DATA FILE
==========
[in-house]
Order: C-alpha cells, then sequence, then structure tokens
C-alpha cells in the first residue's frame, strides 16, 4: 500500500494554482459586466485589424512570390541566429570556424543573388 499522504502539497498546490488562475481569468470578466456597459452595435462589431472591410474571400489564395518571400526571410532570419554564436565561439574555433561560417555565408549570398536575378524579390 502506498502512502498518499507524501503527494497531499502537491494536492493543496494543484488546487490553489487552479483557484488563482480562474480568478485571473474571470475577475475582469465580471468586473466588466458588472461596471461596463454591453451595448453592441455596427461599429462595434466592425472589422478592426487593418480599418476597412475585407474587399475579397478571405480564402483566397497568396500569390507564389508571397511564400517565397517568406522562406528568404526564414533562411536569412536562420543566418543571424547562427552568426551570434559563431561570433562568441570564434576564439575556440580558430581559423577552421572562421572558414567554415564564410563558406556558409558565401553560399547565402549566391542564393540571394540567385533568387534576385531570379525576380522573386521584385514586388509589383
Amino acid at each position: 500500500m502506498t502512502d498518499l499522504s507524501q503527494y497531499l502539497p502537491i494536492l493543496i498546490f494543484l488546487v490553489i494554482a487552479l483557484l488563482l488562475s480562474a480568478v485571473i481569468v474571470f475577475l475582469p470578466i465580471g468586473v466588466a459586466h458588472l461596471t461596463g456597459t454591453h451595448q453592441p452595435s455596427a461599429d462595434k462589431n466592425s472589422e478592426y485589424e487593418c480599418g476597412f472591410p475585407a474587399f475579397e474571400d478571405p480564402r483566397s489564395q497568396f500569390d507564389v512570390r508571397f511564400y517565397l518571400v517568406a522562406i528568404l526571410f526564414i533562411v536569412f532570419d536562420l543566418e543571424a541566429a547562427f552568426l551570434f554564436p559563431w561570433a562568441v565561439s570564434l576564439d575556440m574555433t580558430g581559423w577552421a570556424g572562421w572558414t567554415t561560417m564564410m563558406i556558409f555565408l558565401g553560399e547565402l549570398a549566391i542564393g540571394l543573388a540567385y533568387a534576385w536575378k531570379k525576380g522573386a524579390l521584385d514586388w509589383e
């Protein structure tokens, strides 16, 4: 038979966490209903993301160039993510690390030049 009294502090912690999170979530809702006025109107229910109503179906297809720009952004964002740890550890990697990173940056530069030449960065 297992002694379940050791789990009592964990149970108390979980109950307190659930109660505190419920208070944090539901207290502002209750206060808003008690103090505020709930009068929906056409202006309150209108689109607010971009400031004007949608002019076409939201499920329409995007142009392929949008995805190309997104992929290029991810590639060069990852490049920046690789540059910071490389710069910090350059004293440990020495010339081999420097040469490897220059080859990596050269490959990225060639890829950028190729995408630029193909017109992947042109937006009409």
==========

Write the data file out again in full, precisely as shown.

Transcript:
[in-house]
Order: C-alpha cells, then sequence, then structure tokens
C-alpha cells in the first residue's frame, strides 16, 4: 500500500494554482459586466485589424512570390541566429570556424543573388 499522504502539497498546490488562475481569468470578466456597459452595435462589431472591410474571400489564395518571400526571410532570419554564436565561439574555433561560417555565408549570398536575378524579390 502506498502512502498518499507524501503527494497531499502537491494536492493543496494543484488546487490553489487552479483557484488563482480562474480568478485571473474571470475577475475582469465580471468586473466588466458588472461596471461596463454591453451595448453592441455596427461599429462595434466592425472589422478592426487593418480599418476597412475585407474587399475579397478571405480564402483566397497568396500569390507564389508571397511564400517565397517568406522562406528568404526564414533562411536569412536562420543566418543571424547562427552568426551570434559563431561570433562568441570564434576564439575556440580558430581559423577552421572562421572558414567554415564564410563558406556558409558565401553560399547565402549566391542564393540571394540567385533568387534576385531570379525576380522573386521584385514586388509589383
Amino acid at each position: 500500500m502506498t502512502d498518499l499522504s507524501q503527494y497531499l502539497p502537491i494536492l493543496i498546490f494543484l488546487v490553489i494554482a487552479l483557484l488563482l488562475s480562474a480568478v485571473i481569468v474571470f475577475l475582469p470578466i465580471g468586473v466588466a459586466h458588472l461596471t461596463g456597459t454591453h451595448q453592441p452595435s455596427a461599429d462595434k462589431n466592425s472589422e478592426y485589424e487593418c480599418g476597412f472591410p475585407a474587399f475579397e474571400d478571405p480564402r483566397s489564395q497568396f500569390d507564389v512570390r508571397f511564400y517565397l518571400v517568406a522562406i528568404l526571410f526564414i533562411v536569412f532570419d536562420l543566418e543571424a541566429a547562427f552568426l551570434f554564436p559563431w561570433a562568441v565561439s570564434l576564439d575556440m574555433t580558430g581559423w577552421a570556424g572562421w572558414t567554415t561560417m564564410m563558406i556558409f555565408l558565401g553560399e547565402l549570398a549566391i542564393g540571394l543573388a540567385y533568387a534576385w536575378k531570379k525576380g522573386a524579390l521584385d514586388w509589383e
């Protein structure tokens, strides 16, 4: 038979966490209903993301160039993510690390030049 009294502090912690999170979530809702006025109107229910109503179906297809720009952004964002740890550890990697990173940056530069030449960065 297992002694379940050791789990009592964990149970108390979980109950307190659930109660505190419920208070944090539901207290502002209750206060808003008690103090505020709930009068929906056409202006309150209108689109607010971009400031004007949608002019076409939201499920329409995007142009392929949008995805190309997104992929290029991810590639060069990852490049920046690789540059910071490389710069910090350059004293440990020495010339081999420097040469490897220059080859990596050269490959990225060639890829950028190729995408630029193909017109992947042109937006009409």